Handicapped drivers frustrated by downtown Raleigh parking
Posted June 10, 2008 5:52 p.m. EDT
Updated June 10, 2008 7:47 p.m. EDT
Raleigh, N.C. — Spina bifida doesn't slow Gail Lashock from getting to where she wants to go. But finding a handicapped-accessible parking space downtown sometimes does.
A recent WRAL investigation found people with handicapped placards park on downtown streets for hours at a time. Under Raleigh's interpretation of state law, a vehicle bearing a handicapped placard or sticker can take any metered or time-limited parking space – at no charge – for as long as the driver needs it.
The problem has plagued Raleigh for years, and a task force appointed by Mayor Charles Meeker is looking at the issue as part of a comprehensive downtown parking plan. The panel expects to submit recommendations to the City Council in the next couple of months.
Downtown merchants have long complained that customers have no place to park because cars bearing handicapped placards often occupy all on-street spaces all day.
Now, handicapped drivers like Lashock are calling for stricter enforcement to reduce abuse of the placards. She said she's frustrated because she doubts people with true disabilities are causing the parking gridlock in downtown Raleigh.
"It's hard to find (a parking space), especially when you need one," Lashock said. "I believe there's more people out there using tags that shouldn't be than that need them."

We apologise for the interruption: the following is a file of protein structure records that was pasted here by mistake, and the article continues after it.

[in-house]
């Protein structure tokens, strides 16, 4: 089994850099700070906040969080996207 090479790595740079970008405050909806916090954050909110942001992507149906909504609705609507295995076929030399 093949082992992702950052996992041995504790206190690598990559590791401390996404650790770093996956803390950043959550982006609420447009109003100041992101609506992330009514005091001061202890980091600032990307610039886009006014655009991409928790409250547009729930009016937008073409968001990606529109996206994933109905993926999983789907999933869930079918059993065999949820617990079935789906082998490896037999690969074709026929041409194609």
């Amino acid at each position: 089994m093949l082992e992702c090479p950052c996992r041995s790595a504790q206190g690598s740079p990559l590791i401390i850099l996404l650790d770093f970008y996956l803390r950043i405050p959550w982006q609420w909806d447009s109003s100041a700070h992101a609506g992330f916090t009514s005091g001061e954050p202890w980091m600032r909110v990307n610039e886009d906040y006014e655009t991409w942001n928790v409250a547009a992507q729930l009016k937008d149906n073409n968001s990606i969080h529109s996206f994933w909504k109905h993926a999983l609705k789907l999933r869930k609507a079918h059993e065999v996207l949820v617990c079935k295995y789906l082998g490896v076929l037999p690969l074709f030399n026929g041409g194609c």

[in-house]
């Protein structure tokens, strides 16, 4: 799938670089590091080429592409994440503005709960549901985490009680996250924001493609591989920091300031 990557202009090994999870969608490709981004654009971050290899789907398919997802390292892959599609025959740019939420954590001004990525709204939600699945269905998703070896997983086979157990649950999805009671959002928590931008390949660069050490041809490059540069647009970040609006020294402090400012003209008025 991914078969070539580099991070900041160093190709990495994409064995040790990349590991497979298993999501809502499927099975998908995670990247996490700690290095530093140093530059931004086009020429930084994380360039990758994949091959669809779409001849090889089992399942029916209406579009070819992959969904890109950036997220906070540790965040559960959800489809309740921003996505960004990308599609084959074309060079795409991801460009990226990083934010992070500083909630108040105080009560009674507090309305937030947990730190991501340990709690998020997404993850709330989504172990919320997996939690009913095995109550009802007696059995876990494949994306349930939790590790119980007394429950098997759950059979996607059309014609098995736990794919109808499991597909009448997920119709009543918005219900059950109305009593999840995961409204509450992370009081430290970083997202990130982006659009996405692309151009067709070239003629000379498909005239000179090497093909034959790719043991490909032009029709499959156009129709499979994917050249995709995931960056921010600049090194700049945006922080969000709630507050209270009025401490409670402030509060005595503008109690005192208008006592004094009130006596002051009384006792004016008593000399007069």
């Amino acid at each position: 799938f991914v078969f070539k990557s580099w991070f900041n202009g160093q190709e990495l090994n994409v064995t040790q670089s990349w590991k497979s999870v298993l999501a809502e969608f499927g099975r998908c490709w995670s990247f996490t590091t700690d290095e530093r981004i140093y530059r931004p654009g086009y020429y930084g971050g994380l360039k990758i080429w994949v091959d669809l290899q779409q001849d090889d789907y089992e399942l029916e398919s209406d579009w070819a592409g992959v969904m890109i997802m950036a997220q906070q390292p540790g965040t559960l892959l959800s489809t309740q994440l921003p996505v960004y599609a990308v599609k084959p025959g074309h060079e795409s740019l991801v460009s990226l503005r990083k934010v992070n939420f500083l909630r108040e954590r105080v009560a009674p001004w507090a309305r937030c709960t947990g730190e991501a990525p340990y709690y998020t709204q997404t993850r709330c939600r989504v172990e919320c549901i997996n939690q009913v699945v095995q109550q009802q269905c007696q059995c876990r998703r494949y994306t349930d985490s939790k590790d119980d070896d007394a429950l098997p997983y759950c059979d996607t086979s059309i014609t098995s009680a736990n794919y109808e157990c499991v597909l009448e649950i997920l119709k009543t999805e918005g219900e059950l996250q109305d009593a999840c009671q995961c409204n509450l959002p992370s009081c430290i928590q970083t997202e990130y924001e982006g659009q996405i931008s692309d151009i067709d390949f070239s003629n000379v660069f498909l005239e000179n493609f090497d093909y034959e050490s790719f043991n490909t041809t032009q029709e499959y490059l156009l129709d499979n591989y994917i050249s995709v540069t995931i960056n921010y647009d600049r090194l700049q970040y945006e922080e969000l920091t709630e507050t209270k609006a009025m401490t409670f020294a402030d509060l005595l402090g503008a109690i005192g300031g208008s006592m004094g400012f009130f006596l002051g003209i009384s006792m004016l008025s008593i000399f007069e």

City Councilman Philip Isley said he shares Lashock's suspicion.
"There are absolutely some legitimate needs out there in the community. But I've seen people out there in the city deck that walk straight into the City Council. I can perceive nothing wrong with them," Isley said.
State law defines handicapped as someone who cannot walk 200 feet without stopping to rest. It also covers physician-confirmed heart, neurological, and orthopedic conditions, among others.
According to the state Division of Motor Vehicles, there are close to 1 million active handicapped placards in North Carolina.
Using someone else's placard is illegal, but Lashock said there is little to no enforcement of the law.
"Zero tolerance on misusing (placards), I think that would help a great deal," she said.
Some cities across the country use volunteer citizen patrols to monitor handicapped parking. Others, including Charlotte, make those with placards pay at meters.
As the city task force considers ways to promote greater use of downtown parking spaces, she said she hopes people who really need accessible parking aren't penalized.
"If we have to pay, we have to pay. That's my attitude, just like anybody else. But I do need that spot," she said.